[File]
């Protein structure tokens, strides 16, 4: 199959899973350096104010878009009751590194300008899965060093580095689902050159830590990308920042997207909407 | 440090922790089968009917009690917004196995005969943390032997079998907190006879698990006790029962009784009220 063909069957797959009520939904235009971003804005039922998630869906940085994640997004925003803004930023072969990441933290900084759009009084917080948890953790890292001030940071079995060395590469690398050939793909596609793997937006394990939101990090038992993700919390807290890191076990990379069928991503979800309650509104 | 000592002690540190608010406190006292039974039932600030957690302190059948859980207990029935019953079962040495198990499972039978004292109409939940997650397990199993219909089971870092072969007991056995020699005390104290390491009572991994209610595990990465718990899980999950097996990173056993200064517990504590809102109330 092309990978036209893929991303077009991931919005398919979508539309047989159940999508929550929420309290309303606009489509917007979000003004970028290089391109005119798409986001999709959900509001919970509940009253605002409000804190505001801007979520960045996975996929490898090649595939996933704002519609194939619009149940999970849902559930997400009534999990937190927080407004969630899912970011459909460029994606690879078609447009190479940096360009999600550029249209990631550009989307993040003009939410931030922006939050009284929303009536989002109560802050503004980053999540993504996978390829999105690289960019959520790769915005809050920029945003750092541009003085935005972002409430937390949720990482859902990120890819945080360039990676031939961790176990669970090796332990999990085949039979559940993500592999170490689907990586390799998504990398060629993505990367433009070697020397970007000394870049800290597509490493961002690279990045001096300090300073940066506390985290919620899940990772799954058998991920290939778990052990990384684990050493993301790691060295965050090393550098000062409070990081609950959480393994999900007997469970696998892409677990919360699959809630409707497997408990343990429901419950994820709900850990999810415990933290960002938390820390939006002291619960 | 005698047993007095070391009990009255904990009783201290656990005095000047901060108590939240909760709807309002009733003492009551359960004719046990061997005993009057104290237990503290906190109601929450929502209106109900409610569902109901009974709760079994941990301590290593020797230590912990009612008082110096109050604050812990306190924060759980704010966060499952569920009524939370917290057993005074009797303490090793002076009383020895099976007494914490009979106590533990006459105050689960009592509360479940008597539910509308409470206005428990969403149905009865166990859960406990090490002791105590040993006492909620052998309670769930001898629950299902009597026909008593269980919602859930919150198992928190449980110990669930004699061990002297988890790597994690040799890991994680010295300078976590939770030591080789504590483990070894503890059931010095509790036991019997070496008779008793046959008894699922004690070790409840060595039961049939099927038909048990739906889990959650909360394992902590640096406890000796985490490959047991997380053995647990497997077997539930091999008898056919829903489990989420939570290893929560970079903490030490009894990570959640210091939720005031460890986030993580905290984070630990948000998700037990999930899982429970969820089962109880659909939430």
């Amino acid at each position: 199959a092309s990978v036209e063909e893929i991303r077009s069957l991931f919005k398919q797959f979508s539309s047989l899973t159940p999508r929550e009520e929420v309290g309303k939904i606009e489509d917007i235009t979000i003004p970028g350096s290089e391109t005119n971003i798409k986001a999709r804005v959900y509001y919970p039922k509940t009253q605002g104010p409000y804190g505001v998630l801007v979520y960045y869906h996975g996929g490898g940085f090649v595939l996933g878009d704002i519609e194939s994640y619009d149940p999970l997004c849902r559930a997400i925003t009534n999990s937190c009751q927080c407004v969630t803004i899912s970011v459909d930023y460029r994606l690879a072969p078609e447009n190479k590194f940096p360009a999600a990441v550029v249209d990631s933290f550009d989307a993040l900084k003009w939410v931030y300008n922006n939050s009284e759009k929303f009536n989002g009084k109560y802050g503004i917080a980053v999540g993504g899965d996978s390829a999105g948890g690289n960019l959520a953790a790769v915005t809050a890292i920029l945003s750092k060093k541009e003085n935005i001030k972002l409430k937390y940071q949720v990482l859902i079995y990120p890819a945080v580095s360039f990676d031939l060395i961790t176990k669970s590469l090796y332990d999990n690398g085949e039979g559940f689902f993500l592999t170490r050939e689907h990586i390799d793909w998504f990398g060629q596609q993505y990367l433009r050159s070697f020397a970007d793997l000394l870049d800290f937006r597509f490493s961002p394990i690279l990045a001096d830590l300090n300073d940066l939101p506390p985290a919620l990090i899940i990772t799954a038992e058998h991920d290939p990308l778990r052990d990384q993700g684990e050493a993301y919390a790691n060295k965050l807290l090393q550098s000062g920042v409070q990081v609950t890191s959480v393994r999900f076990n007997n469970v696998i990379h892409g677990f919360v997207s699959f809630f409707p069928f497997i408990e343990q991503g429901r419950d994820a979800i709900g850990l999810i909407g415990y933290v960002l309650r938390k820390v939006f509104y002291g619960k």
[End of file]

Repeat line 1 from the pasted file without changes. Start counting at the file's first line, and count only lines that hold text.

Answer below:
């Protein structure tokens, strides 16, 4: 199959899973350096104010878009009751590194300008899965060093580095689902050159830590990308920042997207909407 | 440090922790089968009917009690917004196995005969943390032997079998907190006879698990006790029962009784009220 063909069957797959009520939904235009971003804005039922998630869906940085994640997004925003803004930023072969990441933290900084759009009084917080948890953790890292001030940071079995060395590469690398050939793909596609793997937006394990939101990090038992993700919390807290890191076990990379069928991503979800309650509104 | 000592002690540190608010406190006292039974039932600030957690302190059948859980207990029935019953079962040495198990499972039978004292109409939940997650397990199993219909089971870092072969007991056995020699005390104290390491009572991994209610595990990465718990899980999950097996990173056993200064517990504590809102109330 092309990978036209893929991303077009991931919005398919979508539309047989159940999508929550929420309290309303606009489509917007979000003004970028290089391109005119798409986001999709959900509001919970509940009253605002409000804190505001801007979520960045996975996929490898090649595939996933704002519609194939619009149940999970849902559930997400009534999990937190927080407004969630899912970011459909460029994606690879078609447009190479940096360009999600550029249209990631550009989307993040003009939410931030922006939050009284929303009536989002109560802050503004980053999540993504996978390829999105690289960019959520790769915005809050920029945003750092541009003085935005972002409430937390949720990482859902990120890819945080360039990676031939961790176990669970090796332990999990085949039979559940993500592999170490689907990586390799998504990398060629993505990367433009070697020397970007000394870049800290597509490493961002690279990045001096300090300073940066506390985290919620899940990772799954058998991920290939778990052990990384684990050493993301790691060295965050090393550098000062409070990081609950959480393994999900007997469970696998892409677990919360699959809630409707497997408990343990429901419950994820709900850990999810415990933290960002938390820390939006002291619960 | 005698047993007095070391009990009255904990009783201290656990005095000047901060108590939240909760709807309002009733003492009551359960004719046990061997005993009057104290237990503290906190109601929450929502209106109900409610569902109901009974709760079994941990301590290593020797230590912990009612008082110096109050604050812990306190924060759980704010966060499952569920009524939370917290057993005074009797303490090793002076009383020895099976007494914490009979106590533990006459105050689960009592509360479940008597539910509308409470206005428990969403149905009865166990859960406990090490002791105590040993006492909620052998309670769930001898629950299902009597026909008593269980919602859930919150198992928190449980110990669930004699061990002297988890790597994690040799890991994680010295300078976590939770030591080789504590483990070894503890059931010095509790036991019997070496008779008793046959008894699922004690070790409840060595039961049939099927038909048990739906889990959650909360394992902590640096406890000796985490490959047991997380053995647990497997077997539930091999008898056919829903489990989420939570290893929560970079903490030490009894990570959640210091939720005031460890986030993580905290984070630990948000998700037990999930899982429970969820089962109880659909939430």